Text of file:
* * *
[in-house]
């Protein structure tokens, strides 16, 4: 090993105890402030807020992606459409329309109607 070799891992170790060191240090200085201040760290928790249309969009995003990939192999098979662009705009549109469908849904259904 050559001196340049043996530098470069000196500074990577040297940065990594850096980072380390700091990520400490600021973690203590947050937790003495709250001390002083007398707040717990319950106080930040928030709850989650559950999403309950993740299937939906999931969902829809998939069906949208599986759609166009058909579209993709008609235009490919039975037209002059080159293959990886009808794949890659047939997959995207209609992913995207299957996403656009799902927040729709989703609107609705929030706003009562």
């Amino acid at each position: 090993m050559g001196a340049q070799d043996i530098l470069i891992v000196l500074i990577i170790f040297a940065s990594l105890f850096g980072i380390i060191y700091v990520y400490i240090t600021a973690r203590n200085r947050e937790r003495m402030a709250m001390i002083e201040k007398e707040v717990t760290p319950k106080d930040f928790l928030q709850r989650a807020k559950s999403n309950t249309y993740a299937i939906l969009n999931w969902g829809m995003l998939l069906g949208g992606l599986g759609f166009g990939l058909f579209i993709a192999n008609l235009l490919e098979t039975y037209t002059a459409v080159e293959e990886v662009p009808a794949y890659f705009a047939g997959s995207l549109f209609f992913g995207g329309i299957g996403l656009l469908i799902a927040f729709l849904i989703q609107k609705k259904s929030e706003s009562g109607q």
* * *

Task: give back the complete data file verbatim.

[in-house]
């Protein structure tokens, strides 16, 4: 090993105890402030807020992606459409329309109607 070799891992170790060191240090200085201040760290928790249309969009995003990939192999098979662009705009549109469908849904259904 050559001196340049043996530098470069000196500074990577040297940065990594850096980072380390700091990520400490600021973690203590947050937790003495709250001390002083007398707040717990319950106080930040928030709850989650559950999403309950993740299937939906999931969902829809998939069906949208599986759609166009058909579209993709008609235009490919039975037209002059080159293959990886009808794949890659047939997959995207209609992913995207299957996403656009799902927040729709989703609107609705929030706003009562």
């Amino acid at each position: 090993m050559g001196a340049q070799d043996i530098l470069i891992v000196l500074i990577i170790f040297a940065s990594l105890f850096g980072i380390i060191y700091v990520y400490i240090t600021a973690r203590n200085r947050e937790r003495m402030a709250m001390i002083e201040k007398e707040v717990t760290p319950k106080d930040f928790l928030q709850r989650a807020k559950s999403n309950t249309y993740a299937i939906l969009n999931w969902g829809m995003l998939l069906g949208g992606l599986g759609f166009g990939l058909f579209i993709a192999n008609l235009l490919e098979t039975y037209t002059a459409v080159e293959e990886v662009p009808a794949y890659f705009a047939g997959s995207l549109f209609f992913g995207g329309i299957g996403l656009l469908i799902a927040f729709l849904i989703q609107k609705k259904s929030e706003s009562g109607q």